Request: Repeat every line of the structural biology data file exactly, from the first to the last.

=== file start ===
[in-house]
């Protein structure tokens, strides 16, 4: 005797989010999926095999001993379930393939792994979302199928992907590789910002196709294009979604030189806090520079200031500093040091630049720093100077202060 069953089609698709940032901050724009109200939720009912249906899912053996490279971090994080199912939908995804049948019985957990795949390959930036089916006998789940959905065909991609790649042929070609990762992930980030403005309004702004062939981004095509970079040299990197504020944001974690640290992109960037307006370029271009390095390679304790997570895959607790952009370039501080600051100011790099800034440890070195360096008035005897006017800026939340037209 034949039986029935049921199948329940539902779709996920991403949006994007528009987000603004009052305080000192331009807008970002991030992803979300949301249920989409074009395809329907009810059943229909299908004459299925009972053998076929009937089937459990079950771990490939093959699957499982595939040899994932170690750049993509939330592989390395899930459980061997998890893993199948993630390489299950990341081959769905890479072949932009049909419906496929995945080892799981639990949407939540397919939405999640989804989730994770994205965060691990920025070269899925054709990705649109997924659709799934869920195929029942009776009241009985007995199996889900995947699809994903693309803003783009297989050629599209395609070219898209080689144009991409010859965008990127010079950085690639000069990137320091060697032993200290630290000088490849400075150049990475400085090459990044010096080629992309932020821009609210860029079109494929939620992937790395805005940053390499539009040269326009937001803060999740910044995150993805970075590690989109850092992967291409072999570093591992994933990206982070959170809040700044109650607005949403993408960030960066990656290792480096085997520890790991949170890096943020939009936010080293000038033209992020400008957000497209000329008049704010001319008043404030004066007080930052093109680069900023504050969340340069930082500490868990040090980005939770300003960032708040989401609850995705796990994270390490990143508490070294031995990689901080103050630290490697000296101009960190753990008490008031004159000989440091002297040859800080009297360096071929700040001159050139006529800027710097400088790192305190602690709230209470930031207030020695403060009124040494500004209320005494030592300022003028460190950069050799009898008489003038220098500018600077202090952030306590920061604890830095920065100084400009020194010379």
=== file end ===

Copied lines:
[in-house]
């Protein structure tokens, strides 16, 4: 005797989010999926095999001993379930393939792994979302199928992907590789910002196709294009979604030189806090520079200031500093040091630049720093100077202060 069953089609698709940032901050724009109200939720009912249906899912053996490279971090994080199912939908995804049948019985957990795949390959930036089916006998789940959905065909991609790649042929070609990762992930980030403005309004702004062939981004095509970079040299990197504020944001974690640290992109960037307006370029271009390095390679304790997570895959607790952009370039501080600051100011790099800034440890070195360096008035005897006017800026939340037209 034949039986029935049921199948329940539902779709996920991403949006994007528009987000603004009052305080000192331009807008970002991030992803979300949301249920989409074009395809329907009810059943229909299908004459299925009972053998076929009937089937459990079950771990490939093959699957499982595939040899994932170690750049993509939330592989390395899930459980061997998890893993199948993630390489299950990341081959769905890479072949932009049909419906496929995945080892799981639990949407939540397919939405999640989804989730994770994205965060691990920025070269899925054709990705649109997924659709799934869920195929029942009776009241009985007995199996889900995947699809994903693309803003783009297989050629599209395609070219898209080689144009991409010859965008990127010079950085690639000069990137320091060697032993200290630290000088490849400075150049990475400085090459990044010096080629992309932020821009609210860029079109494929939620992937790395805005940053390499539009040269326009937001803060999740910044995150993805970075590690989109850092992967291409072999570093591992994933990206982070959170809040700044109650607005949403993408960030960066990656290792480096085997520890790991949170890096943020939009936010080293000038033209992020400008957000497209000329008049704010001319008043404030004066007080930052093109680069900023504050969340340069930082500490868990040090980005939770300003960032708040989401609850995705796990994270390490990143508490070294031995990689901080103050630290490697000296101009960190753990008490008031004159000989440091002297040859800080009297360096071929700040001159050139006529800027710097400088790192305190602690709230209470930031207030020695403060009124040494500004209320005494030592300022003028460190950069050799009898008489003038220098500018600077202090952030306590920061604890830095920065100084400009020194010379």